Two Opportunities to Present Your Views

  1. Peer Assessment Workshop in Williamsport
  2. Lock Haven Public Meeting in early February

Partnering ... The Drake Cleanup Team

As planning, construction and operations have evolved at the Drake Chemical Superfund site, a number of organizations have been visible participants.

Senior management of the four major participants -- the U.S. Environmental Protection Agency (EPA), the Pennsylvania Department of Environmental Protection (PaDEP), the U.S. Army Corps of Engineers (USACE) and OHM Remediation Services Corp. (OHM) -- recognized that they needed a better way of working together. They turned to a management technique called partnering where managers and employees of each participant gain a better understanding of each other's functions, structures and objectives. One beneficial result was the formation of the Drake Cleanup Team, where team members can address the public as a single unit and the public has one office to contact with a question or problem.

Through partnering, EPA, PaDEP, USACE and OHM employees meet regularly with their respective counterparts -- executives meet with executives, managers meet with managers, team supervisors meet with team supervisors -- to gain better understanding of each other, to build a common sense of teamwork and to discuss issues early, in order to assure open communication.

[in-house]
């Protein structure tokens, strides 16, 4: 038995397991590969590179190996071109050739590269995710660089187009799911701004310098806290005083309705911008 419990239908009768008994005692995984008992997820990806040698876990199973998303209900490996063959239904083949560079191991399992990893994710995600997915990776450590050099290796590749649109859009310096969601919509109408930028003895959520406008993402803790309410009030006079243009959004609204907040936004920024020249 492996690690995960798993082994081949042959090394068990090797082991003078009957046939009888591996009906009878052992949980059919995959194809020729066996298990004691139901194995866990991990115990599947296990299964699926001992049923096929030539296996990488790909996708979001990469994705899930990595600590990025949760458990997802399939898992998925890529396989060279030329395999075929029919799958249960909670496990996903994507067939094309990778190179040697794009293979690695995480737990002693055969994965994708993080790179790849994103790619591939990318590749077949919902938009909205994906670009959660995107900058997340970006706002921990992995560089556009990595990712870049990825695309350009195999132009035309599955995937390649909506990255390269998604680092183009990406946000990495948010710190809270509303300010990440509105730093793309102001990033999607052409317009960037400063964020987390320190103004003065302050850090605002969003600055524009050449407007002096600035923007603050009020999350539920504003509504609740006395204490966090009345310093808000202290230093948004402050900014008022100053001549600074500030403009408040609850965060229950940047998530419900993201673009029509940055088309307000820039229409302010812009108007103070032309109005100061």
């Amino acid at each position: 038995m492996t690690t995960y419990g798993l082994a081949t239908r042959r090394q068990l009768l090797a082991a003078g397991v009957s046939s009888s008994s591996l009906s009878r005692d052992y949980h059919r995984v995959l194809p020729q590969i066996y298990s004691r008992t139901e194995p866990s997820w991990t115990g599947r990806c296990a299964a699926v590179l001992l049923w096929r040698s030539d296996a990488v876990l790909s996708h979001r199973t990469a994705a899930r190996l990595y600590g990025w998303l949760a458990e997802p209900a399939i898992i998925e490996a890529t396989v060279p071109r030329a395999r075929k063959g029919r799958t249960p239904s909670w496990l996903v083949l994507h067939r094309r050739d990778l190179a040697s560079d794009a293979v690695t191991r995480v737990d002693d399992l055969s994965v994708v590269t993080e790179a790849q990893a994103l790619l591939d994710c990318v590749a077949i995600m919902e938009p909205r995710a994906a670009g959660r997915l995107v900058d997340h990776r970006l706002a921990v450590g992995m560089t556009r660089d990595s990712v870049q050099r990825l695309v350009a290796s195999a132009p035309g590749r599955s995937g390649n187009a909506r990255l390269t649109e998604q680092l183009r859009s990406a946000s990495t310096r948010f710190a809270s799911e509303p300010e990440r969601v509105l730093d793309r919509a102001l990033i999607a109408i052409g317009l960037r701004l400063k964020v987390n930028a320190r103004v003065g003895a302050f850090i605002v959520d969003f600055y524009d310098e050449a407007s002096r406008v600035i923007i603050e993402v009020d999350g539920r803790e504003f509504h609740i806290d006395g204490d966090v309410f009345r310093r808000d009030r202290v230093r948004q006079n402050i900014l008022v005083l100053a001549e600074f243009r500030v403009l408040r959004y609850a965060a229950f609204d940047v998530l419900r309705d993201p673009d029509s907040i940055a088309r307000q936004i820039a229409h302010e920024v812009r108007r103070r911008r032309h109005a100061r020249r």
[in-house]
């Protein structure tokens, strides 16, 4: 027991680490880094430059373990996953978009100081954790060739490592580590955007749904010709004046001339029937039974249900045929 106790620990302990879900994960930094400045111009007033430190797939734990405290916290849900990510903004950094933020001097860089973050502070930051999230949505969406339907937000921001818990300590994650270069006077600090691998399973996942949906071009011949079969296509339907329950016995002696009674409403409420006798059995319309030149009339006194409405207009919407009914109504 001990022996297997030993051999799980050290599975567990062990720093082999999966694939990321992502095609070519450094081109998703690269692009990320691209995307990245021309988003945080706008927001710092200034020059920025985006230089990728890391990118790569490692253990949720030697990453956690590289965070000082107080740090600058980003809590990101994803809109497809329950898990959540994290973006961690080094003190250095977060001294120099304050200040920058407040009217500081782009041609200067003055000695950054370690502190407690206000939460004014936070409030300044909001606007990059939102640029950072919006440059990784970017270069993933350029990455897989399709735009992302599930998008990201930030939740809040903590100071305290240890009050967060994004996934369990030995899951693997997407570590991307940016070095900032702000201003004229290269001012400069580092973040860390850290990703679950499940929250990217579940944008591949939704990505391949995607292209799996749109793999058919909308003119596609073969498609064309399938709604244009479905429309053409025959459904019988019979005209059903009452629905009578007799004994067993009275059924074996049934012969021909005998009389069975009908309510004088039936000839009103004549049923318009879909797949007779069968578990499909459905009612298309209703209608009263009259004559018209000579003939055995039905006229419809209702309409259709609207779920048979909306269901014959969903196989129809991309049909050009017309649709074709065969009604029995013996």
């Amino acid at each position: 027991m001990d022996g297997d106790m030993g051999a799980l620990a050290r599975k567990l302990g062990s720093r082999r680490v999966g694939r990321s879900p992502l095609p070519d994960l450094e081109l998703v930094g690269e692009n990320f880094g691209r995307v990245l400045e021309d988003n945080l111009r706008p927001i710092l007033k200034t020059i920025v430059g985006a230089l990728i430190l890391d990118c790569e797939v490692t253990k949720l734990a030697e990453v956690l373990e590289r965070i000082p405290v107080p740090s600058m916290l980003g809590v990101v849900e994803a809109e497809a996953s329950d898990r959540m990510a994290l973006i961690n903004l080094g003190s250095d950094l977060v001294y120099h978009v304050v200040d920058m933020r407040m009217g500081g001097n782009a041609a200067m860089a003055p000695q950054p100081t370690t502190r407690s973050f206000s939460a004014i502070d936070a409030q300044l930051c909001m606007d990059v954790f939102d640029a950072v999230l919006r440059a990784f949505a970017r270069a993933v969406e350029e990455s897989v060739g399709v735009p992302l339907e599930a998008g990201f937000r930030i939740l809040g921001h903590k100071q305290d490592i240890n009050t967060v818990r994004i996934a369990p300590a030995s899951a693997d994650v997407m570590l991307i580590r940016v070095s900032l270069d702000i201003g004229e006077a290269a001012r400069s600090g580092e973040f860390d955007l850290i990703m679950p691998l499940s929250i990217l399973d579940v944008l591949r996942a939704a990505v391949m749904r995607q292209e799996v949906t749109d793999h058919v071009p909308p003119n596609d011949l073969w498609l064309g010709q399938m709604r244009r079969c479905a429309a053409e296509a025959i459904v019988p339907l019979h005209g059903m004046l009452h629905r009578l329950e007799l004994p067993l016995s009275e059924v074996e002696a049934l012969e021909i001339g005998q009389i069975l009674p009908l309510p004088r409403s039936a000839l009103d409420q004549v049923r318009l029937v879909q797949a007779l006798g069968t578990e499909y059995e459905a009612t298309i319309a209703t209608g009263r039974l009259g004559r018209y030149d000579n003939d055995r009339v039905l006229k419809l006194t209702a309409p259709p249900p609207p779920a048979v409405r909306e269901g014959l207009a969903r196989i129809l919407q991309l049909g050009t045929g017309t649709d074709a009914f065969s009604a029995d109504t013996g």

USACE, who brought the concept to the Drake team, has used partnering elsewhere where they found that approaching major projects as a team has significantly reduced excessive change orders, disputes and cost overruns.

The primary goal for everyone on the Drake team is to safely clean up the site. While working together toward the common primary goals, each member has a distinct role to play. That is not changed by teamwork. None of the regulating agencies' enforcement authority is jeopardized while the team members work together.

{caption accompanying photograph}
Stockpile is coated to protect community and workers.

OHM technicians spray a coating of ConCover® to the Drake soil stockpile before the Thanksgiving weekend break. A commercial product especially produced for erosion control, ConCover is sprayed in a consistency similar to paper maché mulch. It then hardens to a crust which minimizes erosion by wind or rain. Over the previous several days, technicians had reshaped a part of the stockpile so that handling of the contaminated soil, while sorting out debris prior to incineration, could be done more quickly and safely.

Drake Cleanup Team Achieves Major Safety Milestone

During the week of December 8th, Drake cleanup workers with OHM Remediation Services Corp. passed a safety milestone of logging more than 350,000 work hours without an OSHA Lost Time Accident. It has been more than 875 days since the last lost time accident.

Since OSHA established stringent rules for reporting workplace accidents, firms in all industries track safety performance and can set goals for achieving such outstanding performance.

Safety Notes

Safety Employee of the Month